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Selectboard tables discussion about trash

Town seeks to save money by changing how it deals with waste and recyclables

BRATTLEBORO—Town Manager Peter Elwell has recommended the Selectboard postpone its decision on the Windham Solid Waste Management District’s (WSWMD) fiscal year 2017 budget until its Dec. 15 meeting.

Elwell’s recommendation, outlined in a Dec. 4 memo to the board, came after discussions among the board, town staff, and members of the WSWMD about the programs the district offers its 19-member towns.

WSWMD operates under a legal structure similar to a municipality. The 19-member towns each pay an assessment to the district based on population. The assessments pay for a variety of programs, such as the recycling bins on Fairground Road and hazardous waste collection. Any resident from one of the 19 towns can take advantage of the district’s programs.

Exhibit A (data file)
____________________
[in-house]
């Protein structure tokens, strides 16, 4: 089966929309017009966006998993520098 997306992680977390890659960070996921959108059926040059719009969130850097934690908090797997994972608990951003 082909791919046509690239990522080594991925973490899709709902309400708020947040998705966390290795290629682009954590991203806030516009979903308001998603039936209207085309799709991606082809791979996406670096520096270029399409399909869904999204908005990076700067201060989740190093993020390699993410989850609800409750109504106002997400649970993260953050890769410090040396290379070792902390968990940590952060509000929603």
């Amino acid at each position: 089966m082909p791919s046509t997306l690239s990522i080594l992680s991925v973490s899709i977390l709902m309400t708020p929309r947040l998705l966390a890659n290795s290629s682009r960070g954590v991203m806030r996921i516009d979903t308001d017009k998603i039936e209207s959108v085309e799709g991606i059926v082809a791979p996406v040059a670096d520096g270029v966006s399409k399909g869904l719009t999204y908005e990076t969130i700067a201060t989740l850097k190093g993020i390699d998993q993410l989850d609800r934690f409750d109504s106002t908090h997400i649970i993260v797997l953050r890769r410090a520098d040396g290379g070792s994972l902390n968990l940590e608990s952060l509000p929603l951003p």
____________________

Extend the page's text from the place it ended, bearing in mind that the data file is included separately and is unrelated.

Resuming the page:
The Selectboard raised concerns with the WSWMD’s budget and programs last year.

At the Selecboard’s Dec. 1 meeting, Chair David Gartenstein asked why the town should pay into the district’s recycling program when the town uses tax monies to fund curbside pick-up of trash and recyclables.

For Gartenstein, the assessment Brattleboro pays to the district echoes his concerns that Brattleboro suffers as a result of being an economic hub town in Windham County.

“We wind up being the supporter of the regional economy,” he said.